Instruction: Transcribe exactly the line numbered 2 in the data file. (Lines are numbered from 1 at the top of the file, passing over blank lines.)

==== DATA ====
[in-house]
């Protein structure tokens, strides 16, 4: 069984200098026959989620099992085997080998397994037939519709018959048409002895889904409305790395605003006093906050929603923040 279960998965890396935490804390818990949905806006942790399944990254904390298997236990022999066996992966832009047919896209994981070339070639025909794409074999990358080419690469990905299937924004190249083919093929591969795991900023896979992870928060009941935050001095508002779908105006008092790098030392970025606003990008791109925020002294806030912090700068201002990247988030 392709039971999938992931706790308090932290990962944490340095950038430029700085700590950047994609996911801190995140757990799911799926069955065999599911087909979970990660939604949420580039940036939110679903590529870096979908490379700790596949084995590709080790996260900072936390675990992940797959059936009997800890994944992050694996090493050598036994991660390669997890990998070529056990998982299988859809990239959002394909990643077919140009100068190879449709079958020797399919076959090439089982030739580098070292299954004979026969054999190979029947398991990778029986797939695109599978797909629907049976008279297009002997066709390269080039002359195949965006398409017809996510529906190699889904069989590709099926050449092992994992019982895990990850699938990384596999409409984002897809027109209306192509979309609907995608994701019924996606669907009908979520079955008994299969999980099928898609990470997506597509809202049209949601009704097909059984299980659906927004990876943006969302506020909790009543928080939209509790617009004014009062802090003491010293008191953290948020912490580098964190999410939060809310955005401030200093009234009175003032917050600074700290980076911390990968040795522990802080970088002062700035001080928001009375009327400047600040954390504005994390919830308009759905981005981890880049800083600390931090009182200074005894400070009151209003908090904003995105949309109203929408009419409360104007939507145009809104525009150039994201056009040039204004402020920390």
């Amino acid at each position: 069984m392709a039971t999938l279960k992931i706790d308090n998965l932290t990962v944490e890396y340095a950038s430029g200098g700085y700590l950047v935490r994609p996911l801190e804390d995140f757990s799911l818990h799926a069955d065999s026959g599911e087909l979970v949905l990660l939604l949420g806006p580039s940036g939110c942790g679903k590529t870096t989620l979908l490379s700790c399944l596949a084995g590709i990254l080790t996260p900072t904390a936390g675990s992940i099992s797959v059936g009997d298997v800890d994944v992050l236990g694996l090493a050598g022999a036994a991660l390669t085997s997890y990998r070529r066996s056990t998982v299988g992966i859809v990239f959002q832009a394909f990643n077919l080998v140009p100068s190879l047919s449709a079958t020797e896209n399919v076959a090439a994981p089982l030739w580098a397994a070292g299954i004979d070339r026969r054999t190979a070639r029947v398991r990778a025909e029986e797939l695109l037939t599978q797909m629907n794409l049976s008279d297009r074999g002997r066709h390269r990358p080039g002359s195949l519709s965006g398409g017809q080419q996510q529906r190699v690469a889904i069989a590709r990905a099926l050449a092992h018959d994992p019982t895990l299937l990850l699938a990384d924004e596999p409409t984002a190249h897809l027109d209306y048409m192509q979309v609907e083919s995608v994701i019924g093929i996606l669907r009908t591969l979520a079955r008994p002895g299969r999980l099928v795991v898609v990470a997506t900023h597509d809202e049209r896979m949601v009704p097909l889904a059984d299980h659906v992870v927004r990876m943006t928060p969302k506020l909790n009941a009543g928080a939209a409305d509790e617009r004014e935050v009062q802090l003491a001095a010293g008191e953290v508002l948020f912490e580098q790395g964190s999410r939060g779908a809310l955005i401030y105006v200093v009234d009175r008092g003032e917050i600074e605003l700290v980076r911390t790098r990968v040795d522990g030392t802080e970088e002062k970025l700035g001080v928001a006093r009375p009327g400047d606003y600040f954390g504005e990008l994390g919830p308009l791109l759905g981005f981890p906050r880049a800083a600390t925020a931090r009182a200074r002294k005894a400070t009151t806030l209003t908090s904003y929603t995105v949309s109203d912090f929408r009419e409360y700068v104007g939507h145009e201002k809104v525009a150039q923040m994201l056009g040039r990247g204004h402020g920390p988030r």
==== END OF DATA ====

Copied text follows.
């Protein structure tokens, strides 16, 4: 069984200098026959989620099992085997080998397994037939519709018959048409002895889904409305790395605003006093906050929603923040 279960998965890396935490804390818990949905806006942790399944990254904390298997236990022999066996992966832009047919896209994981070339070639025909794409074999990358080419690469990905299937924004190249083919093929591969795991900023896979992870928060009941935050001095508002779908105006008092790098030392970025606003990008791109925020002294806030912090700068201002990247988030 392709039971999938992931706790308090932290990962944490340095950038430029700085700590950047994609996911801190995140757990799911799926069955065999599911087909979970990660939604949420580039940036939110679903590529870096979908490379700790596949084995590709080790996260900072936390675990992940797959059936009997800890994944992050694996090493050598036994991660390669997890990998070529056990998982299988859809990239959002394909990643077919140009100068190879449709079958020797399919076959090439089982030739580098070292299954004979026969054999190979029947398991990778029986797939695109599978797909629907049976008279297009002997066709390269080039002359195949965006398409017809996510529906190699889904069989590709099926050449092992994992019982895990990850699938990384596999409409984002897809027109209306192509979309609907995608994701019924996606669907009908979520079955008994299969999980099928898609990470997506597509809202049209949601009704097909059984299980659906927004990876943006969302506020909790009543928080939209509790617009004014009062802090003491010293008191953290948020912490580098964190999410939060809310955005401030200093009234009175003032917050600074700290980076911390990968040795522990802080970088002062700035001080928001009375009327400047600040954390504005994390919830308009759905981005981890880049800083600390931090009182200074005894400070009151209003908090904003995105949309109203929408009419409360104007939507145009809104525009150039994201056009040039204004402020920390």